Later that night, the board voted to defy state officials and mandate masks for all students.
A number of the largest school districts in both Texas and Florida are now doing the same thing, as well as schools in cities including Dallas, Houston, Miami, Orlando, Tallahassee, San Antonio, Palm Beach, and Fort Lauderdale.
Life or Death
There are also some parents who have not yet given much thought to how their immunosuppressed child will attend school this year because that child is fighting for their life after being hospitalized with COVID.
This is the case with Mirsada.
Doctors discovered her 9-year-old daughter, Blair, had a brain tumor earlier this year, which they were able to remove with surgery.
She had been slowly recovering from that operation when she contracted COVID in late July.
That COVID then led to pneumonia which forced doctors to put the girl on a ventilator.
“Look at my child! This is why people are afraid. This is why people beg for you to wear a mask. Who are you hurting by wearing one? What freaking rights are you losing?! Because, while I sit here and watch a machine breath for my baby, you are out living. I can’t visit with my other child because I am here,” says Mirsda, who also has a 5-year-old daughter.
“This is the harm you cause because you couldn’t bring yourself to wear a freaking mask.”
In the days since Mirsada first spoke to SurvivorNet there has been some positive changes, starting with Blair being taken off a ventilator.
She still had a feeding tube, though, as she could not remember how to swallow, was having hallucinations, and was slowly being weened off the fentanyl that was used to minimize her pain.
But she is still “the same sweet girl,” says Mirsada. “She is hungry, she is bored, she is sassy.”
On Monday, the feeding tube finally came out and she is now walking with some assistance.
“She’s ready to come home and I’m ready to get her here. Not sure on a discharge date, because she is still weaning from the sedation with methadone and that’s a slow and steady process,” notes Mirsada. “So far though, she is pushing through and making leaps and bounds.”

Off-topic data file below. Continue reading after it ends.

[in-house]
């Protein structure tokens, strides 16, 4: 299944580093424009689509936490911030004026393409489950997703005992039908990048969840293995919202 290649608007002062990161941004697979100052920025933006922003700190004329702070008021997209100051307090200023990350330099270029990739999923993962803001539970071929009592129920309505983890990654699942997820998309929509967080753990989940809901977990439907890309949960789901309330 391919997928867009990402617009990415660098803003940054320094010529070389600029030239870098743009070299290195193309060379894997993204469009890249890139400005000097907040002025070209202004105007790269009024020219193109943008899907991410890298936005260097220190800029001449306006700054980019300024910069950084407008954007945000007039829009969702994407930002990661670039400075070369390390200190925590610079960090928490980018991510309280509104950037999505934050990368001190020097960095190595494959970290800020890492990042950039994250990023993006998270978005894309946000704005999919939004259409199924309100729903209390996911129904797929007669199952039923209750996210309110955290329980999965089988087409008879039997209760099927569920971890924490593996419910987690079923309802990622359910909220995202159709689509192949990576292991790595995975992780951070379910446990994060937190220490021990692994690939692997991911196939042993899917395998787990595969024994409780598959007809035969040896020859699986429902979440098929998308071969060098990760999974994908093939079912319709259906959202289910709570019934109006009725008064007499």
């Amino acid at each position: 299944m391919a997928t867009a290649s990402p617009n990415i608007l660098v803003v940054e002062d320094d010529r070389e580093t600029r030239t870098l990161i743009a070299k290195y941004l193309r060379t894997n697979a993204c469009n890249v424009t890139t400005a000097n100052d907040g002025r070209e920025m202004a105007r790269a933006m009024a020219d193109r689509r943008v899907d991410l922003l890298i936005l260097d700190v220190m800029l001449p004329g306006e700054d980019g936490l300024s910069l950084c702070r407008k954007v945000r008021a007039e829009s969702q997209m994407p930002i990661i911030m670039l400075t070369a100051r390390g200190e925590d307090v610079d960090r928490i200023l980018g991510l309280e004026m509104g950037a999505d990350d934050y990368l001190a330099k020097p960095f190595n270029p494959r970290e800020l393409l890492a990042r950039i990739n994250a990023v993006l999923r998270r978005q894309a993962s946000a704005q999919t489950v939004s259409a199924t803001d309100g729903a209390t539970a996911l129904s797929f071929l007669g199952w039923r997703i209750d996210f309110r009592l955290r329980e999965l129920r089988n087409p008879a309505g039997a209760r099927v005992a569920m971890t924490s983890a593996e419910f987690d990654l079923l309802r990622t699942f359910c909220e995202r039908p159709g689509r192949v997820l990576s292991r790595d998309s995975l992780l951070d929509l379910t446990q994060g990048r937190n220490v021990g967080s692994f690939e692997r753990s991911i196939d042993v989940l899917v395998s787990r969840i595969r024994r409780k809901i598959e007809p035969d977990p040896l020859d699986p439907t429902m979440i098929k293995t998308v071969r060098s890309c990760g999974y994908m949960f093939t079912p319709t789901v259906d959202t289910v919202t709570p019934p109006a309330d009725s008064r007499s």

Blair has defied all the odds in recovering from a brain tumor, COVID, and now near-fatal pneumonia.
She will now have to risk her life again every day should she want to get an education in Knox County, Tennessee where the family lives as virtual learning is not offered for students and masks are not mandated in schools.
When asked for what guidance the state had for children like Blair, the Tennessee Department of Health told Survivor Net: “We encourage anyone who is eligible to receive a COVID-19 vaccine to get one now. Getting vaccinated can also protect people around you, particularly people at an increased risk for severe illness from COVID-19 as well as those not eligible for the vaccine.”
How to Protect Children With Cancer
The American Cancer Society offered a handful of alternatives for parents whose children are battling cancer, including:
The school district might arrange for a teacher to work with your child at home if they have to be out of school for longer periods of time, but are not in the hospital. Some children with cancer might go to school during some parts of treatment and then receive homebound instruction or hospital instruction during other parts of their treatment.
Attending a hospital or clinic-based school
When a child will have to be in the hospital for a long time, they might be able to have teachers from their school district or from the hospital school come and teach. In-hospital schooling can also work well for children who do not feel well enough to have more than one hour of instruction a day. Even one hour of school a day can still give the children the feeling of connection to what children without cancer do every day.
A 504 plan or Individualized Education Plan (IEP)
These may be part of how the school, your cancer care team, and your family work together to help your child participate in school during their treatment and after. The teacher that works for the hospital or the social worker on the cancer care team can help you understand how these services work for children with cancer.